- Important International institutions, agencies and fora- their structure, mandate.
General Studies‐III: Technology, Economic Development, Bio diversity, Environment, Security and Disaster Management
- Indian Economy and issues relating to planning, mobilization, of resources, growth, development and employment.
- Inclusive growth and issues arising from it.
- Government Budgeting.
- Major crops-cropping patterns in various parts of the country, - different types of irrigation and irrigation systems storage, transport and marketing of agricultural produce and issues and related constraints; e-technology in the aid of farmers.
- Issues related to direct and indirect farm subsidies and minimum support prices; Public Distribution System- objectives, functioning, limitations, revamping; issues of buffer stocks and food security; Technology missions; economics of animal-rearing.
- Food processing and related industries in India- scope’ and significance, location, upstream and downstream requirements, supply chain management.
- Land reforms in India.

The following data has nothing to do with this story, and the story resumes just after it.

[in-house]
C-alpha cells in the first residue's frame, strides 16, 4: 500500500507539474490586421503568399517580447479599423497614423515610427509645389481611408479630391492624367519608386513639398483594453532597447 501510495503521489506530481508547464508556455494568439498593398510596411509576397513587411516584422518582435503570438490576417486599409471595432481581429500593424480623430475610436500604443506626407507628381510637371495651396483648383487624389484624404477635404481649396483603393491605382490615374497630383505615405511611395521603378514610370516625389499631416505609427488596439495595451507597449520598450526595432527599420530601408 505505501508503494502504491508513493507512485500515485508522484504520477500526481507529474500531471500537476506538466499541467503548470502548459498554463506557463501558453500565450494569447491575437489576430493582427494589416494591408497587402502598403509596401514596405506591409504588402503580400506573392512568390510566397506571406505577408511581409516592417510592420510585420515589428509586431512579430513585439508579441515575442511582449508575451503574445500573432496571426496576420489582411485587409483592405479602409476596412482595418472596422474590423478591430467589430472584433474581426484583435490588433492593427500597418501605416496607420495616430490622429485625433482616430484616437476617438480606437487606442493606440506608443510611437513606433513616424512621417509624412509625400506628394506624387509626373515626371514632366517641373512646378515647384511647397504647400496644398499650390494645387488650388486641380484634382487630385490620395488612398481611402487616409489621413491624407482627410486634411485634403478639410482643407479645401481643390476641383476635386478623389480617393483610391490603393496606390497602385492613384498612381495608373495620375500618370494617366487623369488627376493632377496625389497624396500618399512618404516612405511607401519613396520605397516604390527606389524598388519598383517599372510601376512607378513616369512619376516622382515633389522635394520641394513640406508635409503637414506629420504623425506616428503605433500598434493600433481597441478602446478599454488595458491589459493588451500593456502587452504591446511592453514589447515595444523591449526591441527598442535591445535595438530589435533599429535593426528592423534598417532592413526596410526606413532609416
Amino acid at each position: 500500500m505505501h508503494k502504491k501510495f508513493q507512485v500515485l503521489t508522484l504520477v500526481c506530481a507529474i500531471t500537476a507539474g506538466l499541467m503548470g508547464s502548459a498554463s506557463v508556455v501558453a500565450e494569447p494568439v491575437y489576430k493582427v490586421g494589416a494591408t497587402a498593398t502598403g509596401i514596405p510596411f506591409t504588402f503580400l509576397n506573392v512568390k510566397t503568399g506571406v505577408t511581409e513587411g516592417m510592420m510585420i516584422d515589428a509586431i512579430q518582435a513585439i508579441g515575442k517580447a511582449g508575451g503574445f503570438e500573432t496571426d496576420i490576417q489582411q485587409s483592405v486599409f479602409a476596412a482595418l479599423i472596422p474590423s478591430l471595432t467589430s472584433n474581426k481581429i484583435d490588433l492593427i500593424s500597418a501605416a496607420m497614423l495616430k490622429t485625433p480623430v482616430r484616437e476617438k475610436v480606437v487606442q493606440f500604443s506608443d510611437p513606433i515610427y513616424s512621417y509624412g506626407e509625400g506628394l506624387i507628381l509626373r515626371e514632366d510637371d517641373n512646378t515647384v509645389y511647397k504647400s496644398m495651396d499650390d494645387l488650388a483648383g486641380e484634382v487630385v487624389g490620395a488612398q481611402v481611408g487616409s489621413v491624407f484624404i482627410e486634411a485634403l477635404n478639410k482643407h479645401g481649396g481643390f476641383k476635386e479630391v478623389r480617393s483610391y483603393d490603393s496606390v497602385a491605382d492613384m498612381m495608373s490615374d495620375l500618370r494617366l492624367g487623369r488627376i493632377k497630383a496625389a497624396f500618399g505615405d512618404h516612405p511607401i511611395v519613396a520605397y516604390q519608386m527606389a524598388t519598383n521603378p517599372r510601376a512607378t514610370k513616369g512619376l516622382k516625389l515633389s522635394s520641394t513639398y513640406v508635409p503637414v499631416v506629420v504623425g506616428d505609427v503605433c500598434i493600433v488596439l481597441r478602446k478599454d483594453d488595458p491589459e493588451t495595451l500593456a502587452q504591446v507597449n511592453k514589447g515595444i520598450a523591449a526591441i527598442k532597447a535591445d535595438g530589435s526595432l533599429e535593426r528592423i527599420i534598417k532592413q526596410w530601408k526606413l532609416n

- Effects of liberalization on the economy, changes in industrial policy and their effects on industrial growth.
- Infrastructure: Energy, Ports, Roads, Airports, Railways etc.
- Investment models.
- Science and Technology- developments and their applications and effects in everyday life.
- Achievements of Indians in science & technology; indigenization of technology and developing new technology.
- Awareness in the fields of IT, Space, Computers, robotics, nano-technology, bio-technology and issues relating to intellectual property rights.
- Conservation, environmental pollution and degradation, environmental impact assessment
- Disaster and disaster management.
- Linkages between development and spread of extremism.
- Role of external state and non-state actors in creating challenges to internal security.
- Challenges to internal security through communication networks, role of media and social networking sites in internal security challenges, basics of cyber security; money-laundering and its prevention.
- Security challenges and their management in border areas - linkages of organized crime with terrorism.